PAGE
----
Higher ed IT still struggles with diversity
- Though the field of IT in higher education has diversified during the last five years, survey data from 2015 indicates that there are still gaps in representation when it comes to age, gender and ethnicity — and only 12% are Millennials, despite that age group comprising 34% of the country’s overall workforce, according to Ed Tech: Focus on Higher Ed.
- Minority workers only represent about 15% of higher ed's IT workforce, though they also make up 34% of the country’s workforce, and their numbers jumped 5% over a five-year span from 2010 to 2015.
- The percentage of minority female CIOs in higher ed jumped from 23% to 27% between 2010 and 2015, but there was a decrease in the number of female IT managers and staff during that time, with female IT staff representation around 33% compared to 47% of the workforce.
Diversity on IT staff is important in its own right, but diverse staff members can also be a source of inspiration and emulation for STEM students of color who are embarking on paths into professions that often suffer from a lack of diversity in their own right. Tech industries have realized the problem, which is why you see companies like Intel investing heavily in historically black colleges and universities, for example. A 2015 report found that STEM fields were no more diverse than they had been 14 years prior.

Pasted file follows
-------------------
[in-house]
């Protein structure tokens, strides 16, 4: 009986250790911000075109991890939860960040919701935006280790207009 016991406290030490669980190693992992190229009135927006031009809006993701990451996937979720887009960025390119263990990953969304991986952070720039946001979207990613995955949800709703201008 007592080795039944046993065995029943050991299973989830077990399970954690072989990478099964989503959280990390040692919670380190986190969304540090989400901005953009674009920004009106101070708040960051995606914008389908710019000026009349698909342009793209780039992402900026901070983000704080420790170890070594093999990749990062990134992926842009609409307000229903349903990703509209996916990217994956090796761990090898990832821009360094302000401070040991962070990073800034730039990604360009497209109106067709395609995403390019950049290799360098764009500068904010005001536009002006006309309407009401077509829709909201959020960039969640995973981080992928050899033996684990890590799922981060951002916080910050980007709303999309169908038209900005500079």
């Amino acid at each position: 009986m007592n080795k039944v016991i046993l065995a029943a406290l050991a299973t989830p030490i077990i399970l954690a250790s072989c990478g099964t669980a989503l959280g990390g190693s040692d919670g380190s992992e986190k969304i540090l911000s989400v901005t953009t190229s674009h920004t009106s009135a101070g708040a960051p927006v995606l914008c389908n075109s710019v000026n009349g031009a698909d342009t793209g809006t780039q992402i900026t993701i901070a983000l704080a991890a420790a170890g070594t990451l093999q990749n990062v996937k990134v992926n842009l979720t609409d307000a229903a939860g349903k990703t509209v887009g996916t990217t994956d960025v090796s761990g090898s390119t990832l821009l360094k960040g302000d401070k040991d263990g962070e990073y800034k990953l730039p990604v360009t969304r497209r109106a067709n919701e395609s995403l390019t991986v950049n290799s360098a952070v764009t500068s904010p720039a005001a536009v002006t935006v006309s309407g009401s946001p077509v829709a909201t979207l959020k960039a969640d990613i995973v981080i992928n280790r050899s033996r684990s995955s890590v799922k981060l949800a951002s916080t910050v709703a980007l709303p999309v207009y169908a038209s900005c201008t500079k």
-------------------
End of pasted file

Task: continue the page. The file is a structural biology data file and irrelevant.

This is particularly problematic when one considers that STEM professions are suffering from a coming shortage of qualified applicants. For example, Dr. Charles Clancy, the director of Virginia Tech’s Hume Center for National Security and Technology, said in an Education Dive interview that there were more cybersecurity openings in total than there were computer science graduates each year.
College administrators should seize the opportunity to partner students, particularly students of color, with IT teams, as Berkeley University has started to do. It offers students an opportunity to get some experience in practical tech applications that will greet them after graduation, and it may also offer them STEM mentors working at the higher ed institution but outside of academia. This will not solve the lack of diversity on IT teams by itself, but it could serve to boost the experience, expertise and confidence of students of color entering professional fields where they will be in the minority.
- Ed Tech: Focus on Higher Education How Diverse Is the Higher Ed IT Workforce?